The job market is starting to roar, but for anxious seniors like Bao Ha, it’s a whole different reality.
“I probably applied for 130 or 40 jobs or something,” Ha says. “I haven’t even received a return email or an interview.”
Ha soon graduated from Macalaster College in Minnesota, and between his anthropology dissertation and attempting to verify items on his graduation bucket list, he spent hours writing cover letters and browsing job vacancies. ‘use.
And now the self-doubt has started to set in.
“Maybe my cover letter sucks; maybe my CV sucks,” he says.
There are many indications that the job market is coming back: the jobs report was a blockbuster, showing more than 900,000 jobs created with a strong recovery in previously struggling sectors like the restaurant business.
The problem for students like Ha is that youth unemployment remains stubbornly high. Although much better than the 27.4% rate in April of last year, the unemployment rate for 16-24 year olds actually increased, reaching 11.1% in March. This was significantly above the overall unemployment rate of 6%.
This is no surprise to Elise Gould, senior economist at the Economic Policy Institute. When the economy collapses, the job market tends to be worse for young people, she says.
The reality is that there may be a lot of cheaper college graduates to hire, but in an economy still recovering from major layoffs, there are also a lot more experienced workers desperately looking for jobs.
“They will choose, other things being equal, more experienced people,” Gould says of employers. “So young workers are being left behind and many are going to have a hard time starting their careers.”
Erica Schoenberg would know.
She was part of the class of 2020, which had the misfortune of graduating with the full force of the pandemic.
A year after Schoenberg watched her virtual Trinity University graduation ceremony from the sofa in her living room, she’s back with her parents because she can’t find a full-time job.
Needing an income and something to occupy the day, she took a part-time job in a fabric store and she also teaches at the Hebrew School through Zoom.
We are a long way from the publishing career she imagined, and Schoenberg is worried about the void in her CV, which is growing longer by the day.
“My mom said she thought I could put recent graduates on hold until the next few people did,” Schoenberg says.
The difficulties in finding that first job are magnified for young people of color, especially those without a university degree. Many worked in industries such as hospitality and retail, where millions of people lost their jobs.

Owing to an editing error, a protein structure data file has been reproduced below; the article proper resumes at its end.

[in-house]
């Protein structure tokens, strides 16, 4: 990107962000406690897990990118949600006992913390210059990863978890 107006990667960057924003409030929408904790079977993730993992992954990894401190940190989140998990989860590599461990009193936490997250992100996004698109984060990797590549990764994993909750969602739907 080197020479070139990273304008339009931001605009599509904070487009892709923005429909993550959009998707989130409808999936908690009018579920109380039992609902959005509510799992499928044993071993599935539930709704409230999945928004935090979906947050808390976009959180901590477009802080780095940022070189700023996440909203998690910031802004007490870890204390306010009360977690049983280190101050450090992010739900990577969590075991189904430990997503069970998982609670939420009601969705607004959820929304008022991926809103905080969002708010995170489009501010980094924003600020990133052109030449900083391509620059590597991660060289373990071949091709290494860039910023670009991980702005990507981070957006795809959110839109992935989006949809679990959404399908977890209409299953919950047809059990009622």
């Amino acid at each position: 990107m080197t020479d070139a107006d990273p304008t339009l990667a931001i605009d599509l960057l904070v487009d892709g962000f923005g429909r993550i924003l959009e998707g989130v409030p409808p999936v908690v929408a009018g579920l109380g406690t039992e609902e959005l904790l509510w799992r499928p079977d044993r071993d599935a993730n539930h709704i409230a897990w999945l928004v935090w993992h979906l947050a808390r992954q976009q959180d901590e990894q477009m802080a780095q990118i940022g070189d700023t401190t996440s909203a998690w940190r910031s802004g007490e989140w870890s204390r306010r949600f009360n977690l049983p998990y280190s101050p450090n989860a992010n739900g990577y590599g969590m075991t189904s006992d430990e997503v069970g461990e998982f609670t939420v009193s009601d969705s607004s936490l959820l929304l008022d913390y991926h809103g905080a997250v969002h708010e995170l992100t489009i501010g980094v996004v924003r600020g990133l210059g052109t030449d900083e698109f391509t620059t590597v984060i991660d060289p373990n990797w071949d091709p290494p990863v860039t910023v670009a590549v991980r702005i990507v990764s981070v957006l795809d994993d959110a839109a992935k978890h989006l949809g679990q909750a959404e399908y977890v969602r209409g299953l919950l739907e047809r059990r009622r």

Guadalupe Avalos is a student at Cass Tech High School in Detroit. Last April, she only had a few months left to work part-time as a barista before the cafe closed and let her go. She didn’t even manage to master the espresso machine.
“I was just learning to use this one,” she said.
Avalos asked about jobs in her neighborhood, like a nearby pizzeria and grocery store, but she kept getting turned down.
“Yes, there was a job at a McDonald’s, but it was 20 minutes away and I didn’t have that kind of transportation available to me,” she says.
Finding a job is important for Avalos: it could determine whether she will be able to afford board and lodging at university next fall.
“I really, really want to move out and go to a college dorm, but if I don’t have that money, maybe I should stay home,” she says.
And this indicates a reality for many young people. Not getting that first dream job, whether in high school or college, can end up derailing the experience of a lifetime.
Economist Gould says the 2008 global financial crisis could be an inaccurate comparison to the pandemic-stricken economy. But one thing it has shown is how difficult it is to recover from the failure of a career start on the wrong foot.
“It took many years for some of these young high school and college graduates to gain a foothold in the job market, down the path they were trained to take, pay off their student loans, start a family, invest. and buy a house, ”she says.
Ha in Minneapolis has even more chances of finding that first job. He is the first generation in his family to graduate from college, and soon his parents will attend his graduation social distancing to see him graduate.
And while Ha isn’t sure what his future holds, he still hopes all the student loan debt, study hours, and hundreds of cover letters sent out will be worth it in the end.
“I didn’t give up,” he says. “I will continue to apply until something happens.”
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